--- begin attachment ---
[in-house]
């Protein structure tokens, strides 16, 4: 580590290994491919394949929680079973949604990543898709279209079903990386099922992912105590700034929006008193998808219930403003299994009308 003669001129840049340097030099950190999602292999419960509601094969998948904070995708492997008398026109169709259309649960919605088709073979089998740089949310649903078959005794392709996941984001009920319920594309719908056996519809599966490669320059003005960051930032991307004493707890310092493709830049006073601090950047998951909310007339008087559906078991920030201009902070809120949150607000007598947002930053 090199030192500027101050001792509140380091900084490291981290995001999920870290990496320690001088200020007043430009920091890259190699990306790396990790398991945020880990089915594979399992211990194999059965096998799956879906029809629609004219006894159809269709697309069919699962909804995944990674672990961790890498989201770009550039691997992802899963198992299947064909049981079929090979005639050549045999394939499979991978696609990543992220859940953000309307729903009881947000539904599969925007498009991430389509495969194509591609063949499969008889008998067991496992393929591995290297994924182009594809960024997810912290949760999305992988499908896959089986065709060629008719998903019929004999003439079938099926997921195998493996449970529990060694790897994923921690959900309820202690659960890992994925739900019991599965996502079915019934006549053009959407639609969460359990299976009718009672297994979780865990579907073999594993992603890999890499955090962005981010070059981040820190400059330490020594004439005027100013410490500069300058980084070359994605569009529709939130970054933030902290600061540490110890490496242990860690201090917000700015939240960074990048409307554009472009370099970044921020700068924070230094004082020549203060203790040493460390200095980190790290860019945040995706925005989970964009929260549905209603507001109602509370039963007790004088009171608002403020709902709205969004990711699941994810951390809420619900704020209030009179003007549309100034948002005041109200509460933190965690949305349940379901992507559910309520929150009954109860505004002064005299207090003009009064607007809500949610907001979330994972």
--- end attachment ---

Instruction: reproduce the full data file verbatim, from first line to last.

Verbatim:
[in-house]
């Protein structure tokens, strides 16, 4: 580590290994491919394949929680079973949604990543898709279209079903990386099922992912105590700034929006008193998808219930403003299994009308 003669001129840049340097030099950190999602292999419960509601094969998948904070995708492997008398026109169709259309649960919605088709073979089998740089949310649903078959005794392709996941984001009920319920594309719908056996519809599966490669320059003005960051930032991307004493707890310092493709830049006073601090950047998951909310007339008087559906078991920030201009902070809120949150607000007598947002930053 090199030192500027101050001792509140380091900084490291981290995001999920870290990496320690001088200020007043430009920091890259190699990306790396990790398991945020880990089915594979399992211990194999059965096998799956879906029809629609004219006894159809269709697309069919699962909804995944990674672990961790890498989201770009550039691997992802899963198992299947064909049981079929090979005639050549045999394939499979991978696609990543992220859940953000309307729903009881947000539904599969925007498009991430389509495969194509591609063949499969008889008998067991496992393929591995290297994924182009594809960024997810912290949760999305992988499908896959089986065709060629008719998903019929004999003439079938099926997921195998493996449970529990060694790897994923921690959900309820202690659960890992994925739900019991599965996502079915019934006549053009959407639609969460359990299976009718009672297994979780865990579907073999594993992603890999890499955090962005981010070059981040820190400059330490020594004439005027100013410490500069300058980084070359994605569009529709939130970054933030902290600061540490110890490496242990860690201090917000700015939240960074990048409307554009472009370099970044921020700068924070230094004082020549203060203790040493460390200095980190790290860019945040995706925005989970964009929260549905209603507001109602509370039963007790004088009171608002403020709902709205969004990711699941994810951390809420619900704020209030009179003007549309100034948002005041109200509460933190965690949305349940379901992507559910309520929150009954109860505004002064005299207090003009009064607007809500949610907001979330994972």